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watersports guy
04-05-2011, 12:29 PM
I bought a pair of heads, had them rebuilt and im getting ready to installe them.
Ford 351 91, pro star 190 with 1300 hours. I should have all the gaskets And everything i need to do the job. any suggestions? Just looking for some advice as this will be the first time im doing a major repair to the most imortant thing in my life. uh i mean besides my girlfriend.....

Table Rocker
04-05-2011, 01:15 PM
One thing I have done to make installing heads easier (while working on an auto engine still in it's bay) is to install long headless bolts in the block to slide the head down during installation. I bought concrete anchor bolts that were the same size and thread as my head bolts and cut off the bend. I put them in the top corners of the block, slipped on the gasket and slid the head right down the bolts. It made it easy to install without damaging the gasket or anything else. Install a few of the other bolts loosely, remove the alignment bolts and replace with your head bolts. Torque to specs using the recommended torque pattern. You should be able to find a diagram for the torque process.

Working on a direct drive, it should be pretty easy to reach and your alignment dowels might be enough. If you have any trouble handling the heads comfortably, get some bolts.

http://www.everything-about-concrete.com/images/j-bolt.jpg

markismm
04-05-2011, 01:25 PM
Along the same lines as the post above - have an extra set of hand available (a friend or family member - not your wife). You can usually grab the head the easiest by partially installing a couple of the rockers and grabbing those.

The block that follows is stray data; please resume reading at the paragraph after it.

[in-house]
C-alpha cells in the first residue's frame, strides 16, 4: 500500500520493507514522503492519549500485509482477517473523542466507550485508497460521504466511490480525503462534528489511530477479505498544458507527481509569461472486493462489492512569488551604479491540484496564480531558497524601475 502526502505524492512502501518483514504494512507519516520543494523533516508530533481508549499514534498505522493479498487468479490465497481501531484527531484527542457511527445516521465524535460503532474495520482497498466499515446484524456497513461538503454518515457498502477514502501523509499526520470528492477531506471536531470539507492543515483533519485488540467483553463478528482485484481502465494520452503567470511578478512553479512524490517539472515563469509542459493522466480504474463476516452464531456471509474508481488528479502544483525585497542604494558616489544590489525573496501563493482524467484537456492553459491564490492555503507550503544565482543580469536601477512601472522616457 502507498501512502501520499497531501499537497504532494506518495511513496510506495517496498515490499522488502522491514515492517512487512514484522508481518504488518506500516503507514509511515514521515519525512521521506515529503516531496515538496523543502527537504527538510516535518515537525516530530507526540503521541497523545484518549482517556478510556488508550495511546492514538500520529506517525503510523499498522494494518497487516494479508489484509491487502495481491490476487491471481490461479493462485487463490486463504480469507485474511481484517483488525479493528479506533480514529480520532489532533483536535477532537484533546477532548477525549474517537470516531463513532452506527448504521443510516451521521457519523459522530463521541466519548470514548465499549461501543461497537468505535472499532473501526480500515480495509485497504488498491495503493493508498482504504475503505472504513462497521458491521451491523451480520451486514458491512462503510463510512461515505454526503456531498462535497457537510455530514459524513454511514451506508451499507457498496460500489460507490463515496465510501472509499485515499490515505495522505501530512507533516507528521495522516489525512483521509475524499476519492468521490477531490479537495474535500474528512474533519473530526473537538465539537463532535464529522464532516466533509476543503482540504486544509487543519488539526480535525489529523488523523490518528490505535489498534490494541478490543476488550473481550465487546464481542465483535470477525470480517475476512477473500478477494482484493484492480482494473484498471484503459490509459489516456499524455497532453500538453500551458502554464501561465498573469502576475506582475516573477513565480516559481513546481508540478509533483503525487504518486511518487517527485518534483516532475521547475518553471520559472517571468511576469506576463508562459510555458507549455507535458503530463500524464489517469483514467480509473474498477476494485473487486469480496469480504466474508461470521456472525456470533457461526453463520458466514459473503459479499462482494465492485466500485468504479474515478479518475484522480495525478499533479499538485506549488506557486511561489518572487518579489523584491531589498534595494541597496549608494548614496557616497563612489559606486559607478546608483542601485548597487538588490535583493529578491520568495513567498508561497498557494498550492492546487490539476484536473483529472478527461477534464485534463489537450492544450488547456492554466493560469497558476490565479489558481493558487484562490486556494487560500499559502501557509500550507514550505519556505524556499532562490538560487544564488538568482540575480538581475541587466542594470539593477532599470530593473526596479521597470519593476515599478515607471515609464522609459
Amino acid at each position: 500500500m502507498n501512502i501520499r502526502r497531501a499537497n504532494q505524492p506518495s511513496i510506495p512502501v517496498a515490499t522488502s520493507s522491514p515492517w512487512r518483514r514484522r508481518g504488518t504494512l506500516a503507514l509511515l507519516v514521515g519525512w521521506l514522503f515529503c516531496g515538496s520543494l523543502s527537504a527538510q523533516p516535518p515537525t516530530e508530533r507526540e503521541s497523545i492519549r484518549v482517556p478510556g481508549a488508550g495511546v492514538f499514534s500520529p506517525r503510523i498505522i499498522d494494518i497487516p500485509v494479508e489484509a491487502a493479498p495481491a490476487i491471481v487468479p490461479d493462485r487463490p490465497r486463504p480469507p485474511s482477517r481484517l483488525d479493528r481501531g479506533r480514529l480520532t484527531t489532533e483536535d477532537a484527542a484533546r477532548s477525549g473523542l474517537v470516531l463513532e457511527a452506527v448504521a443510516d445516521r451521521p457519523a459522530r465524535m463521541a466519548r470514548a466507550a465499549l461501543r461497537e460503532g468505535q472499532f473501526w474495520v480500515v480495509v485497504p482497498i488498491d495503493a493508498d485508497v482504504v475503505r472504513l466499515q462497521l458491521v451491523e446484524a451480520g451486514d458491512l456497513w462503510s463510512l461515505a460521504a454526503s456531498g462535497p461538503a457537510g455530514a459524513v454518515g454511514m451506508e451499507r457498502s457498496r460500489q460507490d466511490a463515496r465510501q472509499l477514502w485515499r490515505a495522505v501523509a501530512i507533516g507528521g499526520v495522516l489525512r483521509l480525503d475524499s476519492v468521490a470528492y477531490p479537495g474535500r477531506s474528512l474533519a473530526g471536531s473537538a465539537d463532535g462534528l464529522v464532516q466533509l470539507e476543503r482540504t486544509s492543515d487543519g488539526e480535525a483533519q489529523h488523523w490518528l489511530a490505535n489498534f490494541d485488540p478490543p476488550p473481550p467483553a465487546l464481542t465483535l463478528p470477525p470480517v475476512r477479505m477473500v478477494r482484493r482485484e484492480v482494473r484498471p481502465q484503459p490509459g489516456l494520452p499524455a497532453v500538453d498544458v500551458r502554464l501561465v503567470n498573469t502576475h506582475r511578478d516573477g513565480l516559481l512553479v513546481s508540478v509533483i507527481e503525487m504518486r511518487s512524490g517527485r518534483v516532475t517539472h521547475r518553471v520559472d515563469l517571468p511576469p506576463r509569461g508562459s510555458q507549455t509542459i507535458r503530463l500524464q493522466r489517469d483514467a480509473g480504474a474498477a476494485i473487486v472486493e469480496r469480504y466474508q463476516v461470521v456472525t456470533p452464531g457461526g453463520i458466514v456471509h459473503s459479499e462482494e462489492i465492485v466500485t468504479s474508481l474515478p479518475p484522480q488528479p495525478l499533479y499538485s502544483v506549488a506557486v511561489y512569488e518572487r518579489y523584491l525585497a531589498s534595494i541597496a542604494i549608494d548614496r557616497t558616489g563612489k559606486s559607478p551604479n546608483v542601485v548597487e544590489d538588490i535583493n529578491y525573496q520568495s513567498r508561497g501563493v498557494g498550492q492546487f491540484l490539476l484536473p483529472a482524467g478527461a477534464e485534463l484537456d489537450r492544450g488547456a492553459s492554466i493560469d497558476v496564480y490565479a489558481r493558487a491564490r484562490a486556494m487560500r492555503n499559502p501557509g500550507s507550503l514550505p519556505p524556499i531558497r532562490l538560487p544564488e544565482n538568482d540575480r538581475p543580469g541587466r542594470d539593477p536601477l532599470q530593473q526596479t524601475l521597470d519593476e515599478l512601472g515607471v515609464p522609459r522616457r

watersports guy
04-05-2011, 08:22 PM
thank you gentleman keep up the good work....

JLeuck64
04-05-2011, 09:08 PM
How does the finish on the cylinders look? Can you still see the cross hatch from the honing process or do they look to be mirror smooth?

matt
04-05-2011, 11:41 PM
ARP headbolts, a good torque wrench, and fel-pro head gaskets

watersports guy
04-06-2011, 10:12 PM
Got the gaskets from skidim. I haven't pulled the old heads off yet J why do you ask?

Laurel_Lake_Skier
04-06-2011, 10:40 PM
If you have a digital camera, take a bunch of pictures before you start pulling things apart. You'll likely want to refer to them to check routing of wires, location of brackets and things like that. As you disassemble, zip-lock bags with labels will help you be sure to get the right bolts back to the right spots.

As Matt mentioned, the ARP bolts should replace the original head bolts which shouldn't be reused. You'll also want some assembly lube.

A bit of fair warning, the old heads may be a bit tough to get off. The gaskets may have sealed them down to the block pretty well and need a bit of "persuasion" before they will break loose.

JLeuck64
04-07-2011, 12:16 AM
Got the gaskets from skidim. I haven't pulled the old heads off yet J why do you ask?

I don't know the whole story why you needed to replace the heads... but if I were in your shoes and with the age/hours on the engine I would budget for going through the bottom end at the same time. If the cylinders walls still had good cross hatch when I got things apart... I'd throw on the new heads. If the cylinder walls looked worn on the major thrust surface side (polished to a mirror finish) I would freshen up the bottom end.

It's just in my experience I really hate doing things half-way, and it's not that much more work to make it a GOOD runner once the heads are off. ( ;

watersports guy
04-07-2011, 08:28 AM
I foud a crack in the water jacket of the old head it sprays water at hi rpm's, i jb welded it and it has stopped. I would like to do the bottem end as well just not sure what its going to cost. My speed shop guy said i can probaly get a rebuild kit for about five hundred bucks, does that sound average? I hate doing things half way as well im just scared that crack will get worse and ill end up needing an engine? If i do decide to do the lower i suppose i should do the trans too... Its a buitifull boat and i plan on keeping it for a while.